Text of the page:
Analyzing Lubricant and Machinery Condition Using Q5800 Portable Oil Analysis Lab - Case study
The United States Marine Corps (USMCJ maintains a fleet of thousands of mechanized vehicles consisting of heavy equipment ranging from bulldozers to transport vehicles and armored vehicles. A decade ago, they participated in an oil analysis program as a means to determine lubricant and machinery condition with emphasis on reducing operating costs and improved equipment readiness. Five years ago, they cancelled their participation in the Navy Oil Analysis Program (NOAP) because the response time between sample submission to the nearest laboratory and receipt of maintenance recommendations based on the lab analysis failed to provide the desired benefits. In a mobile environment the information failed to reach the deployed maintainers in time to make the necessary recommendations to either service the lubricant or take appropriate maintenance actions before the vehicle was redeployed. As a result, they returned to an interval based fluid maintenance protocol.
In early 2014, USMC Headquarters Installations and Logistics (l&L) embarked on an effort to reinstate condition based maintenance (CBM) through oil analysis as a result of a directive to reduce lubricant and fuel consumption from the Office of the Secretary of Defense (OSD). In order to effectively accomplish this directive, the USMC pursued an Expeditionary Fluid Analysis Capability (EFAC). The EFAC model is based on having analytical equipment which is portable and provides results in mere minutes, providing maintenance recommendations at the time the vehicle is being serviced by maintenance personnel.
The program consisted of two separate test sites. The first site was tasked to analyze and assess lubricant condition using a FluidScan Q1000 handheld infrared spectrometer combined with a SpectroVisc Q3050 handheld kinematic viscometer. The second site was tasked to analyze and assess the lubricant condition plus the physical condition of the same mechanical assemblies using a Q5800 Portable Oil Analysis Laboratory device.
This white paper will primarily focus on the test site using the Q5800. The Q5800 contains the same analytical capability found in the two separate handheld devices plus it includes in-depth analysis of the mechanical condition of the assemblies by measuring fluid cleanliness as well as the particulate concentration and elemental composition of wear metals contained therein. The test site, test vehicles, test results, business case analysis and conclusions will be explained in this paper.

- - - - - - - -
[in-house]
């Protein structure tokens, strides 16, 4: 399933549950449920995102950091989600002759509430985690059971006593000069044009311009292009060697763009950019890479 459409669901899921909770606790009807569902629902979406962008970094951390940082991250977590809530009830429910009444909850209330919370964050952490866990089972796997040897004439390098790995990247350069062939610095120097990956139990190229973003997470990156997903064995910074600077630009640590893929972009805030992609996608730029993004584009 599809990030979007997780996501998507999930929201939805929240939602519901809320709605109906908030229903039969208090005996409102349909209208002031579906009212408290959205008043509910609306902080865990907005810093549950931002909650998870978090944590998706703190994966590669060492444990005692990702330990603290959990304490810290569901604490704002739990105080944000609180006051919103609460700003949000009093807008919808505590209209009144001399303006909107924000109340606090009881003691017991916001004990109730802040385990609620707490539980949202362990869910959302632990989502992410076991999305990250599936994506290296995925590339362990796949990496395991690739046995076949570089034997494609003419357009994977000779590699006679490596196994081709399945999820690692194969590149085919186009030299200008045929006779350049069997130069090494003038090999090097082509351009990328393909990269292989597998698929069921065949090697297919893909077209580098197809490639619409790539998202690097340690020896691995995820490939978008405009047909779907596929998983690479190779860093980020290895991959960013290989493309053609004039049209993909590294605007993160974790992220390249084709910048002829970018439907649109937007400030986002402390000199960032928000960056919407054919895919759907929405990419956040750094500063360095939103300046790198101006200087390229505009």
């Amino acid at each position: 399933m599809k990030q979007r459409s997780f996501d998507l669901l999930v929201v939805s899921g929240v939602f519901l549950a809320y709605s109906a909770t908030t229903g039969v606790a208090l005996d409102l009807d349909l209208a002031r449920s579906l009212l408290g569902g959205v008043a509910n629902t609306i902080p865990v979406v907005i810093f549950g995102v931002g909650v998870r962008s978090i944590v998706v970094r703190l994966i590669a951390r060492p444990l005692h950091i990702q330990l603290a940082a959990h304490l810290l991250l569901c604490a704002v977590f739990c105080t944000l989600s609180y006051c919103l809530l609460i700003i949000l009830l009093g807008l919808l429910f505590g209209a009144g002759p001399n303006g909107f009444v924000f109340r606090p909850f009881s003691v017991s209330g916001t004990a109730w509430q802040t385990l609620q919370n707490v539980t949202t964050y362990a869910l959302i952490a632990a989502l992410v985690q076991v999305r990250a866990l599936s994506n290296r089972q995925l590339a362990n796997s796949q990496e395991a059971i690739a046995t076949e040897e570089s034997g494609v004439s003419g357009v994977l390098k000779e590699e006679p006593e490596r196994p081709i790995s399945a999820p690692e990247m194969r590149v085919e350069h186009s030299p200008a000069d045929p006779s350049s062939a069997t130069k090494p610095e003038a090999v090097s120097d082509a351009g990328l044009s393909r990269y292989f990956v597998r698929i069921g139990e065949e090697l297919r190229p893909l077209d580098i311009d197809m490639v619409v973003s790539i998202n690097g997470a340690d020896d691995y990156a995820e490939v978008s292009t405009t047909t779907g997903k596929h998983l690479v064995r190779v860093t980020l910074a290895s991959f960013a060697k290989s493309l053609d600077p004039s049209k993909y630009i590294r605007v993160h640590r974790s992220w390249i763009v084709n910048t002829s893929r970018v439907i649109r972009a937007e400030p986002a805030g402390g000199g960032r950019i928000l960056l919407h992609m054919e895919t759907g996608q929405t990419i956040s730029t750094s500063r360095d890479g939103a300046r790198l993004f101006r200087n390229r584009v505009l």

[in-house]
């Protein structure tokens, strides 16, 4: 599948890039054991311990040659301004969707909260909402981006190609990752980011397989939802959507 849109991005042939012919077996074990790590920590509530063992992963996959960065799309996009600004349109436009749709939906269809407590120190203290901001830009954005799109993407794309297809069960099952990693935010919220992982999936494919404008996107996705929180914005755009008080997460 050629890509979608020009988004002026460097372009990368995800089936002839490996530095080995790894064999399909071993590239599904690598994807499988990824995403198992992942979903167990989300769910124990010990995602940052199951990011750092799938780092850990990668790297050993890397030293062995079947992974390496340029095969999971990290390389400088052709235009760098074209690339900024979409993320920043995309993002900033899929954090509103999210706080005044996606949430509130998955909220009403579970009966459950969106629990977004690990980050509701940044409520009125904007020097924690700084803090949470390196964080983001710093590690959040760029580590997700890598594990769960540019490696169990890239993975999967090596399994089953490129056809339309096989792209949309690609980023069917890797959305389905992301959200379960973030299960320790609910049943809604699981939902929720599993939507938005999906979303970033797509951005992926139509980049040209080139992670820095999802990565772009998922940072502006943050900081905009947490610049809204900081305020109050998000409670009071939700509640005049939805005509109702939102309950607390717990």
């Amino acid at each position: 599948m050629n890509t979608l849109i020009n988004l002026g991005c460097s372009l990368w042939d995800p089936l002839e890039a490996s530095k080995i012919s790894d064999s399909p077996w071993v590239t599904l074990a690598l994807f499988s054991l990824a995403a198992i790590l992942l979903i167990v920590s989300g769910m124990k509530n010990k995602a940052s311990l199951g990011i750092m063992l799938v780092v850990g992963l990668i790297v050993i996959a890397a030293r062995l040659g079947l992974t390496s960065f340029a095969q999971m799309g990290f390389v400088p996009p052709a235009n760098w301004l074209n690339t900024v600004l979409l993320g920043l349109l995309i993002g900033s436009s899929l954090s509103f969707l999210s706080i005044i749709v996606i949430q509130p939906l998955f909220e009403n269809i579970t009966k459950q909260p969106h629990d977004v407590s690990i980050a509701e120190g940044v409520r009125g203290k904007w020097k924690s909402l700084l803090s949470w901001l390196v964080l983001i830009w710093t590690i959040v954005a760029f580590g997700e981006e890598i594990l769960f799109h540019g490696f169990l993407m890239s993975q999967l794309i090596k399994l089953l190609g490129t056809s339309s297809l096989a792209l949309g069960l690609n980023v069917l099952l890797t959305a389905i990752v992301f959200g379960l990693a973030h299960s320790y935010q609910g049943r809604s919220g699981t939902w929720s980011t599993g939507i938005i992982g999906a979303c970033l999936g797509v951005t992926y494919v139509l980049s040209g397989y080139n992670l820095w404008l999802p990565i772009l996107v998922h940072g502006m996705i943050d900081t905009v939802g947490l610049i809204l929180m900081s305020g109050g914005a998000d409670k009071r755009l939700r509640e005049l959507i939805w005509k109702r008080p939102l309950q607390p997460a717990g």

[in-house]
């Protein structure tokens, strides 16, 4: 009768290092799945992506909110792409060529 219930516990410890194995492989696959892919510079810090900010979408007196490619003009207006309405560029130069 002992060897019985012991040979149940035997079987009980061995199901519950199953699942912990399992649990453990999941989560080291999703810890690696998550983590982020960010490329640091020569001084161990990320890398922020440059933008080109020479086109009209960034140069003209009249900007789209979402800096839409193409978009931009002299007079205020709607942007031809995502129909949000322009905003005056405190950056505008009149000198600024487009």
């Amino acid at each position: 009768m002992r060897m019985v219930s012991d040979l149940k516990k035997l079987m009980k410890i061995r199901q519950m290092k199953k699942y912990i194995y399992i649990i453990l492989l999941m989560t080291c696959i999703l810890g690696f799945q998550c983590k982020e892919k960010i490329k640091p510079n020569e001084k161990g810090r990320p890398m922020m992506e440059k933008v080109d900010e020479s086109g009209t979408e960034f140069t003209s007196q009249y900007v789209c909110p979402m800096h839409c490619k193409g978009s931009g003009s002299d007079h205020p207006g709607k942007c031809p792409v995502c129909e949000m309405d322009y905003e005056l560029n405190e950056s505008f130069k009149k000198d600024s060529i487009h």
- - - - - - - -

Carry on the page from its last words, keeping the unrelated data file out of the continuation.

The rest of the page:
The objective of the USMC HQ l&L was to determine if handheld and portable instruments can be used effectively in an operational maintenance environment as well as a forward deployed expeditionary environment. In order to be effective. the equipment must be rugged and capable of being operated in an open field or a maintenance building environment by junior level USMC mechanics. The program must demonstrate cost effectiveness by extending the oil drain service intervals (determined by the lubricant properties and viscosity) while ensuring that the mechanical assembly (engines, transmissions, etc.) are not experiencing mechanical degradation (determined by particulate concentration and elemental composition of wear metals).
A business case analysis (BCA) will be conducted over this program period that will determine if the potential cost avoidance that is achieved through extended oil drain intervals will significantly offset the cost to buy the instrumentation and support the program. In addition to the potential cost avoidance due to extended oil drain intervals, the mechanical integrity of each component will be determined. When abnormal wear is detected, immediate maintenance action can be performed resulting in substantial material and labor cost savings. Examples of these cost avoidances will be detailed in the following sections of this paper.
USMCHQI&L chose USMC Base Camp Lejeune, N.C. as the site for this test and evaluation program due to the availability of equipment and maintenance facilities. Initial training on the operation of the Q5800 and the basics of CBM was conducted for approximately 10 junior level (LCpl and Cpl) mechanics. The Q5800 was set up in a tool room and eventually two mechanics were chosen to be the main operators based on interest and skill level. After an hour of hands on training, both were proficient at data entry and operating the four test modules.